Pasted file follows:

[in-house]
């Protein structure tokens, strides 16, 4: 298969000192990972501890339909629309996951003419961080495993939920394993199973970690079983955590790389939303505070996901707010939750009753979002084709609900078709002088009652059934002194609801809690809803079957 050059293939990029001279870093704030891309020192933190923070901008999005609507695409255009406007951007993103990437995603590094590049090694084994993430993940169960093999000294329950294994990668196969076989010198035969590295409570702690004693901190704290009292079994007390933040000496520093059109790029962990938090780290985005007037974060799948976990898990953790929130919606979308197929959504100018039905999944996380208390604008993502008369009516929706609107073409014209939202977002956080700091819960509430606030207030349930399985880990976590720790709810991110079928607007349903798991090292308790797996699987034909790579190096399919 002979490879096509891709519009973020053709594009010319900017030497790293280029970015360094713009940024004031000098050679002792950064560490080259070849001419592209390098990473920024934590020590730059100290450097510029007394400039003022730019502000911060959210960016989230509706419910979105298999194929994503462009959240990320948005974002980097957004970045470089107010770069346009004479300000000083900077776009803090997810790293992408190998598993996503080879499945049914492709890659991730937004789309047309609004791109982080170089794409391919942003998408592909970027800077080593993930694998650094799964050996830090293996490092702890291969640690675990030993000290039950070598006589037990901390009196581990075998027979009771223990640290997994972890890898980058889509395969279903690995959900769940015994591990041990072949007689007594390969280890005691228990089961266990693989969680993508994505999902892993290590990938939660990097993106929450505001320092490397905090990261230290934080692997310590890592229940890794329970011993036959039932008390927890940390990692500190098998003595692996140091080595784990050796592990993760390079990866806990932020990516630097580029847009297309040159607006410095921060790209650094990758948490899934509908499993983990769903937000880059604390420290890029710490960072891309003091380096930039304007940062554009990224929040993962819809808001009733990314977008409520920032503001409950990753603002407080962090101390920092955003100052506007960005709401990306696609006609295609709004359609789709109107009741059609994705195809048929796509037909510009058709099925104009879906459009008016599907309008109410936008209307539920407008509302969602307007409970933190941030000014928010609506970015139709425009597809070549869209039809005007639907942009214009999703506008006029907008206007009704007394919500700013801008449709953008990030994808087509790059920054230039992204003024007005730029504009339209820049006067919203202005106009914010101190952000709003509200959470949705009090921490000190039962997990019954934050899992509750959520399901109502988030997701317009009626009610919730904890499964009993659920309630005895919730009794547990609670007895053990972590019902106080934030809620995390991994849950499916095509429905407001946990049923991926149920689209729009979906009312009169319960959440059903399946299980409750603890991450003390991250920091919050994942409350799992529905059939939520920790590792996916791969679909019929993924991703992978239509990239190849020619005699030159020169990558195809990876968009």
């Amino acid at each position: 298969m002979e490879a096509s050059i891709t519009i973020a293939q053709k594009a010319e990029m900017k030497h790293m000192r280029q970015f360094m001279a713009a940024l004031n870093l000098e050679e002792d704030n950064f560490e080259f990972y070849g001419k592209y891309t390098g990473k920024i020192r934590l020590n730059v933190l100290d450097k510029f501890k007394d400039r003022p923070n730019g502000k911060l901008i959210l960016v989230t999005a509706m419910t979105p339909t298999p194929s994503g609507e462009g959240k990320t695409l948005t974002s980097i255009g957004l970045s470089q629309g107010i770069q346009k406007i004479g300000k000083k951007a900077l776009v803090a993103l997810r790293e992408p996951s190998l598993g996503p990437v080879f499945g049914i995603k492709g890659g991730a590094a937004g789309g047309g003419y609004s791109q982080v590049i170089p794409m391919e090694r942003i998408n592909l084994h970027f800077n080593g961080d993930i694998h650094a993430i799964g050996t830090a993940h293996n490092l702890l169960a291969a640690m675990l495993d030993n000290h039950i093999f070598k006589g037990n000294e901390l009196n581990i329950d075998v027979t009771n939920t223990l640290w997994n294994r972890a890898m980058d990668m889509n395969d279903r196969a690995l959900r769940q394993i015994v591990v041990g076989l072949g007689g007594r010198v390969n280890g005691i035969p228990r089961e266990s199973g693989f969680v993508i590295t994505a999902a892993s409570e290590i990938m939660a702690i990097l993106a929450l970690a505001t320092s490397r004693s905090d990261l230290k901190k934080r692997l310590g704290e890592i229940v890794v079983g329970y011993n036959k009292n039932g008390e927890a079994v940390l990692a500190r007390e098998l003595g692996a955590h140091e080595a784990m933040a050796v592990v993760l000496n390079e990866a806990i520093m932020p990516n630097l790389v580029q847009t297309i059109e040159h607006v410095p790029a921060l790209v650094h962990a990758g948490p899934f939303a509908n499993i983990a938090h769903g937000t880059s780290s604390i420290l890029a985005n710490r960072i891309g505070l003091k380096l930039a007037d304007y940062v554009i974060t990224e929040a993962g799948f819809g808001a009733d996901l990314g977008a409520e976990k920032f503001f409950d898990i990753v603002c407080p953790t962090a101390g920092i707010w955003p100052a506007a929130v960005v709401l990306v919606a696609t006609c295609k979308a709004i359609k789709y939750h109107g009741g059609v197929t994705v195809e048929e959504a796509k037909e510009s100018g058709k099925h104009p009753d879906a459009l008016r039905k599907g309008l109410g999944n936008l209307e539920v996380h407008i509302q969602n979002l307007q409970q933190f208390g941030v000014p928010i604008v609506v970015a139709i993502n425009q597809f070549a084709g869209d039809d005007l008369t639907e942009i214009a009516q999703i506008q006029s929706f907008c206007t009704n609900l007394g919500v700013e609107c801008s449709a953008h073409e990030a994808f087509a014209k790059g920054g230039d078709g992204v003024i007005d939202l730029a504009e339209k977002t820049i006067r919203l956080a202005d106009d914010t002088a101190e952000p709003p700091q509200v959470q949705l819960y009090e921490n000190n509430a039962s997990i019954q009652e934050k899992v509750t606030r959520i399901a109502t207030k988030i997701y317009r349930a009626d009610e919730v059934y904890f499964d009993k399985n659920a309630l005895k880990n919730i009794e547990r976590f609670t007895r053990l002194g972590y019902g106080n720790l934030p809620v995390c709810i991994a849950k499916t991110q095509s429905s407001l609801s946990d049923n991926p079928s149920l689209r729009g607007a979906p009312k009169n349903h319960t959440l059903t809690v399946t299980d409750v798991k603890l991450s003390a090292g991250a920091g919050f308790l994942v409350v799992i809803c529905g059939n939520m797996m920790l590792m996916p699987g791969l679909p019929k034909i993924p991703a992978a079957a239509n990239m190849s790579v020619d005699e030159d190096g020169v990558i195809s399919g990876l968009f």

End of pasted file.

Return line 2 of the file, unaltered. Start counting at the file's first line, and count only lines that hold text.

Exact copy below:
């Protein structure tokens, strides 16, 4: 298969000192990972501890339909629309996951003419961080495993939920394993199973970690079983955590790389939303505070996901707010939750009753979002084709609900078709002088009652059934002194609801809690809803079957 050059293939990029001279870093704030891309020192933190923070901008999005609507695409255009406007951007993103990437995603590094590049090694084994993430993940169960093999000294329950294994990668196969076989010198035969590295409570702690004693901190704290009292079994007390933040000496520093059109790029962990938090780290985005007037974060799948976990898990953790929130919606979308197929959504100018039905999944996380208390604008993502008369009516929706609107073409014209939202977002956080700091819960509430606030207030349930399985880990976590720790709810991110079928607007349903798991090292308790797996699987034909790579190096399919 002979490879096509891709519009973020053709594009010319900017030497790293280029970015360094713009940024004031000098050679002792950064560490080259070849001419592209390098990473920024934590020590730059100290450097510029007394400039003022730019502000911060959210960016989230509706419910979105298999194929994503462009959240990320948005974002980097957004970045470089107010770069346009004479300000000083900077776009803090997810790293992408190998598993996503080879499945049914492709890659991730937004789309047309609004791109982080170089794409391919942003998408592909970027800077080593993930694998650094799964050996830090293996490092702890291969640690675990030993000290039950070598006589037990901390009196581990075998027979009771223990640290997994972890890898980058889509395969279903690995959900769940015994591990041990072949007689007594390969280890005691228990089961266990693989969680993508994505999902892993290590990938939660990097993106929450505001320092490397905090990261230290934080692997310590890592229940890794329970011993036959039932008390927890940390990692500190098998003595692996140091080595784990050796592990993760390079990866806990932020990516630097580029847009297309040159607006410095921060790209650094990758948490899934509908499993983990769903937000880059604390420290890029710490960072891309003091380096930039304007940062554009990224929040993962819809808001009733990314977008409520920032503001409950990753603002407080962090101390920092955003100052506007960005709401990306696609006609295609709004359609789709109107009741059609994705195809048929796509037909510009058709099925104009879906459009008016599907309008109410936008209307539920407008509302969602307007409970933190941030000014928010609506970015139709425009597809070549869209039809005007639907942009214009999703506008006029907008206007009704007394919500700013801008449709953008990030994808087509790059920054230039992204003024007005730029504009339209820049006067919203202005106009914010101190952000709003509200959470949705009090921490000190039962997990019954934050899992509750959520399901109502988030997701317009009626009610919730904890499964009993659920309630005895919730009794547990609670007895053990972590019902106080934030809620995390991994849950499916095509429905407001946990049923991926149920689209729009979906009312009169319960959440059903399946299980409750603890991450003390991250920091919050994942409350799992529905059939939520920790590792996916791969679909019929993924991703992978239509990239190849020619005699030159020169990558195809990876968009």